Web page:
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Evernote CEO: 'We let our users down' with privacy policy change

Evernote CEO: 'We let our users down' with privacy policy change

The company will anonymize data that employees see to help with machine learning

Evernote CEO Chris O'Neill has had a long couple of days. The company he runs recently ignited a firestorm among its users when it announced a privacy policy change that would have required users to open up all their notes for analysis in order to take advantage of forthcoming machine learning features. 

"We let our users down," he said in an interview. "We really tactically communicated in about as poor a way as we could."

Evernote is going back to the drawing board and reversing course on the proposed policy. Users won't have their data shared with employees to help with machine learning unless they explicitly opt in. 

"If any human is going to be involved, it’s going to be on an opt-in basis, period," O'Neill said.

Furthermore, he said that he wanted to be clear that the company isn't in the business of reading users' notes. He joined Evernote as a heavy user of its service, and he keeps private information in his own account.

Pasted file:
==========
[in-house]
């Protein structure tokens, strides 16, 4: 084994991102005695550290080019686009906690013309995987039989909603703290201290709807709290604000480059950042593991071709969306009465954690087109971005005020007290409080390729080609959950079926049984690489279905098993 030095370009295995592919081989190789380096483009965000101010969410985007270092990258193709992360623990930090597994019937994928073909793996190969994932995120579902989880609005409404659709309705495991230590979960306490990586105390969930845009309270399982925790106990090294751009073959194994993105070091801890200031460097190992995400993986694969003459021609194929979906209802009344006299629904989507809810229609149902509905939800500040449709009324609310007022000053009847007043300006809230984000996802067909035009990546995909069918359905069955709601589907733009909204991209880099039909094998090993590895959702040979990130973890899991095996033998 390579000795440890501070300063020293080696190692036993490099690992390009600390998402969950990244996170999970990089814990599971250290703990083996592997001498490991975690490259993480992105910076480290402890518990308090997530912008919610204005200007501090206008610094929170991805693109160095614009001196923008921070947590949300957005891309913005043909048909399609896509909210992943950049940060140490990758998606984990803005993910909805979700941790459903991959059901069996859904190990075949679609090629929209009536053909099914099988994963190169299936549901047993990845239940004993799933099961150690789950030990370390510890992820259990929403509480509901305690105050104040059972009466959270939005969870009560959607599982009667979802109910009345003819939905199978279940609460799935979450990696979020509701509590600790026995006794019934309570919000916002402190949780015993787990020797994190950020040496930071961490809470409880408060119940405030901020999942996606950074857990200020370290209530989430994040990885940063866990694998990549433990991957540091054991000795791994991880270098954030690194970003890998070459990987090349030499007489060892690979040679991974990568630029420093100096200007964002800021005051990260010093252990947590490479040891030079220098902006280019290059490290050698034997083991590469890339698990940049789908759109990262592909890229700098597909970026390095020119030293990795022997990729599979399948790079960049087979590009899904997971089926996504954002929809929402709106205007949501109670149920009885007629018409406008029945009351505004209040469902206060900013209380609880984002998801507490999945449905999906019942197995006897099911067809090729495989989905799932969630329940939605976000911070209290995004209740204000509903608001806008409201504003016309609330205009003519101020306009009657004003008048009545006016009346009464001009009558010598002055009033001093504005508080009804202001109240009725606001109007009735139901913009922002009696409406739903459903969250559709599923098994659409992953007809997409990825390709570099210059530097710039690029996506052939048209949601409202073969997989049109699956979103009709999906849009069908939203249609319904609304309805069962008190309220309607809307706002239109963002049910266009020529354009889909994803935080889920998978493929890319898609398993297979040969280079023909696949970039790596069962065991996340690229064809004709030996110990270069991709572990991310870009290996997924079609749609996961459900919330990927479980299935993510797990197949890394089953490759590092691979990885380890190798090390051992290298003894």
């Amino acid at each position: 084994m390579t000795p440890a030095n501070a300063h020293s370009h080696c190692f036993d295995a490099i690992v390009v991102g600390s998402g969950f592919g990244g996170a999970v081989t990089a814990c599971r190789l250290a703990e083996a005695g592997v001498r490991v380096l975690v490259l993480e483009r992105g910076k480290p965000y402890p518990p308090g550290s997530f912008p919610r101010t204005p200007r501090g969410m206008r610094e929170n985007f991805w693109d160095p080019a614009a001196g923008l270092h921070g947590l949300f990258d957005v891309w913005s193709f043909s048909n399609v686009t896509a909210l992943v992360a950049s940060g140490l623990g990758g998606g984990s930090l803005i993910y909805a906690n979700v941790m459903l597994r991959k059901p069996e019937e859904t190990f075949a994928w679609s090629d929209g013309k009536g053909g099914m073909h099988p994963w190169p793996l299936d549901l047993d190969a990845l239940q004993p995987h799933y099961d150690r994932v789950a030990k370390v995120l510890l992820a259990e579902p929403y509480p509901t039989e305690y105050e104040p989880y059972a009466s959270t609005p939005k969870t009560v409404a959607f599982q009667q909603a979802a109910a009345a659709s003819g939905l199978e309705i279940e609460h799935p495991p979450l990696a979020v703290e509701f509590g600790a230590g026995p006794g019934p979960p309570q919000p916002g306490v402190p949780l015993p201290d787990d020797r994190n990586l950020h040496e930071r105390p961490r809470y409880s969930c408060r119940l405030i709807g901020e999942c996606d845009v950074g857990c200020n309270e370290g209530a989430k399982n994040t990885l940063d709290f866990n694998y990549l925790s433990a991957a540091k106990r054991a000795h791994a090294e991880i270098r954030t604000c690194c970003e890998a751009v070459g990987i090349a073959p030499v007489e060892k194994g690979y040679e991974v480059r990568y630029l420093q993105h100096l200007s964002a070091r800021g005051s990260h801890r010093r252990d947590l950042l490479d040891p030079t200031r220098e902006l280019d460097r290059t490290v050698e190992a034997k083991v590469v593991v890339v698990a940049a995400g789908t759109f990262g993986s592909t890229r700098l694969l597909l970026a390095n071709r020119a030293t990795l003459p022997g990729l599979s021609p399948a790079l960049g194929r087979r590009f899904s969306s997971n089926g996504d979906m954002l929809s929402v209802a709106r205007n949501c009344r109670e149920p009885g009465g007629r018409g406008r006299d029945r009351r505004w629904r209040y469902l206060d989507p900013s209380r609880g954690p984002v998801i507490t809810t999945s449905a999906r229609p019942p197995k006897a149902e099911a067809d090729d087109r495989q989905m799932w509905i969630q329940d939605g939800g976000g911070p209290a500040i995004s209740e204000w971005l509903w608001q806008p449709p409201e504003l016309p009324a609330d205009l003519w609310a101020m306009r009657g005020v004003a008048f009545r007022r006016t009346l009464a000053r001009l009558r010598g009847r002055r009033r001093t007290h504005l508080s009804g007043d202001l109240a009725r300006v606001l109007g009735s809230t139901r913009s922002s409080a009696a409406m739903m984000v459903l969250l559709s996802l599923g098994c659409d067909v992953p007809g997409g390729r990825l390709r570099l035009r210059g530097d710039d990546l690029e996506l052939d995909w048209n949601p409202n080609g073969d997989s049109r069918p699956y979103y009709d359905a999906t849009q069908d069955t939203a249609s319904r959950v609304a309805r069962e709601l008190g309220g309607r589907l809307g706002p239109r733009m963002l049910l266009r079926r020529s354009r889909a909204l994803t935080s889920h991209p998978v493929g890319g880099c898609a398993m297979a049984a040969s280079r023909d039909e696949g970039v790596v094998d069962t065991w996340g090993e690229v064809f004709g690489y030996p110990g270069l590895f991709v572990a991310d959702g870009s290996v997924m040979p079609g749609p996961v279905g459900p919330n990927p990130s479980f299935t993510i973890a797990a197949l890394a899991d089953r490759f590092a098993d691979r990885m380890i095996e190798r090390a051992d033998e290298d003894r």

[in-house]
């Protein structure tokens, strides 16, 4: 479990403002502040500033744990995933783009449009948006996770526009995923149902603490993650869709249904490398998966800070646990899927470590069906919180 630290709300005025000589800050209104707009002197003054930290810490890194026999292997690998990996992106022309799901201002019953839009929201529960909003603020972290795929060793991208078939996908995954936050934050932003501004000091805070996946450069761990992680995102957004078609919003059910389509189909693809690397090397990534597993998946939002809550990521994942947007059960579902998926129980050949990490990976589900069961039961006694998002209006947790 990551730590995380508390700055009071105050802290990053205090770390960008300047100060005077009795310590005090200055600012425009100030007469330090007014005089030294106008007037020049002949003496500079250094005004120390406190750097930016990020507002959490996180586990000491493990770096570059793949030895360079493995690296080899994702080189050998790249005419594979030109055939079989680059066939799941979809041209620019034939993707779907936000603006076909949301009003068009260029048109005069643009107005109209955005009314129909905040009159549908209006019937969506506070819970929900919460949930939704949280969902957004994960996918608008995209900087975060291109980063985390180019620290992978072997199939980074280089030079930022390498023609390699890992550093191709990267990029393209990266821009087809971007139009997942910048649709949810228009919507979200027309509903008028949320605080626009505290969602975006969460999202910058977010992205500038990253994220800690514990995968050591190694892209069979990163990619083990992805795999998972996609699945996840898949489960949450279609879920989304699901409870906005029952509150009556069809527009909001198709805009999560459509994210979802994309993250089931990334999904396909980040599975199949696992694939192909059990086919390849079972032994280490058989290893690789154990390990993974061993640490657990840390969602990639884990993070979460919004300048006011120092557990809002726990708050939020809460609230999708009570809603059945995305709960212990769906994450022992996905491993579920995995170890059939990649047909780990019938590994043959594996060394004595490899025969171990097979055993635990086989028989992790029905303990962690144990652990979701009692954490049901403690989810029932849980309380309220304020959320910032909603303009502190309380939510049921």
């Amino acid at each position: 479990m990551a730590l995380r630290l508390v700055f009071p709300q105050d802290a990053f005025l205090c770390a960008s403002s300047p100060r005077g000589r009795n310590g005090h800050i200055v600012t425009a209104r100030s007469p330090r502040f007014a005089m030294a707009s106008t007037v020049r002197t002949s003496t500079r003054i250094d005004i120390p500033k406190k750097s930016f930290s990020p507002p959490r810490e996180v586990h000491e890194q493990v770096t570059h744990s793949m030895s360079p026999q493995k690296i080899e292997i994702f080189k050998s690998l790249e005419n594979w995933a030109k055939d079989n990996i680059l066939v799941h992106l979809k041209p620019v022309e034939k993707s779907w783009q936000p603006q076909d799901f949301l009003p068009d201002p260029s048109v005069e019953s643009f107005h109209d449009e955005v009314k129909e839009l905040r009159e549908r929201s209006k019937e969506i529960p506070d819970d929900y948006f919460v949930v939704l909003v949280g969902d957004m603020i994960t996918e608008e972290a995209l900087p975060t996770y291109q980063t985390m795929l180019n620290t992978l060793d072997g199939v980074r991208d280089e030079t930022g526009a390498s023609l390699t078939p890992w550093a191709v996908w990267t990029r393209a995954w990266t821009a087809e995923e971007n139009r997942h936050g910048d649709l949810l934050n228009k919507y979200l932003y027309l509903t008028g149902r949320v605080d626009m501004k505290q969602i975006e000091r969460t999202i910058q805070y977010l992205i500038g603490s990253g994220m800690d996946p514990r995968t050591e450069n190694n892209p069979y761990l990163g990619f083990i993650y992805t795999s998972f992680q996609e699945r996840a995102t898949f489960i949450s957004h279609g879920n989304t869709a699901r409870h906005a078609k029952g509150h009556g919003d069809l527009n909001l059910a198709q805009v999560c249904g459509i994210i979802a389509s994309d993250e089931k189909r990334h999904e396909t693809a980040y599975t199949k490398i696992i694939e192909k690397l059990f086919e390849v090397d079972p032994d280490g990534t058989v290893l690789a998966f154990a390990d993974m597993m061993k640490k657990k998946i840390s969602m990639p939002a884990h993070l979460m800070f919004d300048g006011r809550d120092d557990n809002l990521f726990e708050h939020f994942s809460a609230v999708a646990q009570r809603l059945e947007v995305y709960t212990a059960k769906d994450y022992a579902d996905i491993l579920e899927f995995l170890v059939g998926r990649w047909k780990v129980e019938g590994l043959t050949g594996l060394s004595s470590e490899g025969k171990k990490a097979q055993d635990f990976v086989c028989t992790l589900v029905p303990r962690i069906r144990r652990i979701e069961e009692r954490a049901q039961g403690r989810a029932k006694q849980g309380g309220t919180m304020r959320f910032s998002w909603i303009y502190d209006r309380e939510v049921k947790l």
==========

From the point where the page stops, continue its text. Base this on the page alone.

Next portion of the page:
"Evernote never has and won't read people’s notes without their permission," he said. “I want to be really clear on that. We've not done that. We don’t plan to do that, period.”

Trust matters

This reversal is an important move for Evernote because it's competing in a tough market against Microsoft, Google, Apple, and a host of other companies to be the service for people to store their notes. When it comes to storing deeply personal data, trust matters. 

"We're not a social media outlet that's reading your stuff to then schlep ads in front of you," O'Neill said. "The only thing that matters is trust and the quality of our product. You have to trust us, and you have to find value in our product. And if you don’t, guess what? You don’t pay us."

Going forward, Evernote is still going to be working on features based on machine learning, though it's shelving the privacy policy change that kicked off this wave of concern. CTO Anirban Kundu said the company is working on two broad types of functionality.

The first type is a capability can be trained using public data sets and information provided to the company but don't require data from all of Evernote's users. An example he gave was a way to extract tasks from meeting notes.

"There’s a defined manner in which you can extract tasks out of a particular meeting note," Kundu said. "We don’t need to look at your notes to figure out what the task is."

In order to train that type of machine learning system, Evernote may ask its users to submit notes they're comfortable sharing with the company as part of a beta program. In addition, users will be able to choose to submit their notes for review if a system didn’t identify them correctly.

There are other machine learning systems that will need to be trained on each user's behavior for them to work correctly, Kundu said. The way users search is one such example: Every person uses different methods to search, and it will be necessary to train the system on the way a particular user works in order to be useful.